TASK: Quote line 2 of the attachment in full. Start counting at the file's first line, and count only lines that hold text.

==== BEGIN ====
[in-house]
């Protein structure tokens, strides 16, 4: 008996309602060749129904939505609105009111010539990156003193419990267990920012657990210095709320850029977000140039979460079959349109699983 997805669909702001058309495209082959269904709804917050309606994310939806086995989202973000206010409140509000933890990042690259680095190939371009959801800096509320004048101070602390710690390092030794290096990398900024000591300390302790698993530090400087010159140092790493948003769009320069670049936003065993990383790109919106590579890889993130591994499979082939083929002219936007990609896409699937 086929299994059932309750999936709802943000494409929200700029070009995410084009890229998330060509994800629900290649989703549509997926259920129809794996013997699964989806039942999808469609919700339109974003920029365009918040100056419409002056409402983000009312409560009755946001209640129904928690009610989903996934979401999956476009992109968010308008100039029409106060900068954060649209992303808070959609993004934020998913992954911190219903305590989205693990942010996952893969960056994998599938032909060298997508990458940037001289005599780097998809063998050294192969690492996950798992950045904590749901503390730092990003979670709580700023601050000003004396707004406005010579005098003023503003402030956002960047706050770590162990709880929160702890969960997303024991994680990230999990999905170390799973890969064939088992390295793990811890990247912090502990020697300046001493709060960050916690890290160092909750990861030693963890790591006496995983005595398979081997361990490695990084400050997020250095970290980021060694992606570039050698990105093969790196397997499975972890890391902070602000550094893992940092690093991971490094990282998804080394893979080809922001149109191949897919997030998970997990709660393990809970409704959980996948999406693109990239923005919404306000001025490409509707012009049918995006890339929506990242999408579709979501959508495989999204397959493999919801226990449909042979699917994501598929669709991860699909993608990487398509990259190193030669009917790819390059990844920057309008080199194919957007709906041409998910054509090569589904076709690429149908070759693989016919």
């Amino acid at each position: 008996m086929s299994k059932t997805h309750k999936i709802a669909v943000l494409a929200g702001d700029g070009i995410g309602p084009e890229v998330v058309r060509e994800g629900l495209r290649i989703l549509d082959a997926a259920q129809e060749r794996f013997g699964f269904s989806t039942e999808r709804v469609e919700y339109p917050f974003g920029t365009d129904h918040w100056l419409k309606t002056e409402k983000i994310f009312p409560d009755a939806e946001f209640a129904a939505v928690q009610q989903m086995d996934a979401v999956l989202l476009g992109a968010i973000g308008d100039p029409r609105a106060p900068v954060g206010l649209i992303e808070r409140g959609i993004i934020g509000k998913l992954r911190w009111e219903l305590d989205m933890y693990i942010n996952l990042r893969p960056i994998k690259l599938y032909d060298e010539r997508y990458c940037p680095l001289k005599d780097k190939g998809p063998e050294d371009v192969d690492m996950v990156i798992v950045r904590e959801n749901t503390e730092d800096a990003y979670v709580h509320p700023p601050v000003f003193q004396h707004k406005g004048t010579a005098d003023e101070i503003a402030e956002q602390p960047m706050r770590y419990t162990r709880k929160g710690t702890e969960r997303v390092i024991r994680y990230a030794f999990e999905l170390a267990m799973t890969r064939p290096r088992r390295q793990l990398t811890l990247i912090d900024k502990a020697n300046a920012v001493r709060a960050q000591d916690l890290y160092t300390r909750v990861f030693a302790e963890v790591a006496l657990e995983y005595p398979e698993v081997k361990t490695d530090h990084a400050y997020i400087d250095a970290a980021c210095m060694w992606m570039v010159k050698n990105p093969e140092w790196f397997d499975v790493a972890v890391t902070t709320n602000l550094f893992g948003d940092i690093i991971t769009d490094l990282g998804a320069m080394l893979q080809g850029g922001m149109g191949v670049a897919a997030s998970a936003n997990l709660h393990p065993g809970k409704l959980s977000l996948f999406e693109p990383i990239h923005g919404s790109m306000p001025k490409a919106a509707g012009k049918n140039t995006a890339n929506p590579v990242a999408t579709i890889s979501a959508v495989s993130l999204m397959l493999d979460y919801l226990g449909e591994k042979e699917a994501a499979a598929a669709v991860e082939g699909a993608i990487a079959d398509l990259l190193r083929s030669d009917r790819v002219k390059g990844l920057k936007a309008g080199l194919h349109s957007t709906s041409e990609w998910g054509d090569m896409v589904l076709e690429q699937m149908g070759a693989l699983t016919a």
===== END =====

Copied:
């Protein structure tokens, strides 16, 4: 008996309602060749129904939505609105009111010539990156003193419990267990920012657990210095709320850029977000140039979460079959349109699983 997805669909702001058309495209082959269904709804917050309606994310939806086995989202973000206010409140509000933890990042690259680095190939371009959801800096509320004048101070602390710690390092030794290096990398900024000591300390302790698993530090400087010159140092790493948003769009320069670049936003065993990383790109919106590579890889993130591994499979082939083929002219936007990609896409699937 086929299994059932309750999936709802943000494409929200700029070009995410084009890229998330060509994800629900290649989703549509997926259920129809794996013997699964989806039942999808469609919700339109974003920029365009918040100056419409002056409402983000009312409560009755946001209640129904928690009610989903996934979401999956476009992109968010308008100039029409106060900068954060649209992303808070959609993004934020998913992954911190219903305590989205693990942010996952893969960056994998599938032909060298997508990458940037001289005599780097998809063998050294192969690492996950798992950045904590749901503390730092990003979670709580700023601050000003004396707004406005010579005098003023503003402030956002960047706050770590162990709880929160702890969960997303024991994680990230999990999905170390799973890969064939088992390295793990811890990247912090502990020697300046001493709060960050916690890290160092909750990861030693963890790591006496995983005595398979081997361990490695990084400050997020250095970290980021060694992606570039050698990105093969790196397997499975972890890391902070602000550094893992940092690093991971490094990282998804080394893979080809922001149109191949897919997030998970997990709660393990809970409704959980996948999406693109990239923005919404306000001025490409509707012009049918995006890339929506990242999408579709979501959508495989999204397959493999919801226990449909042979699917994501598929669709991860699909993608990487398509990259190193030669009917790819390059990844920057309008080199194919957007709906041409998910054509090569589904076709690429149908070759693989016919």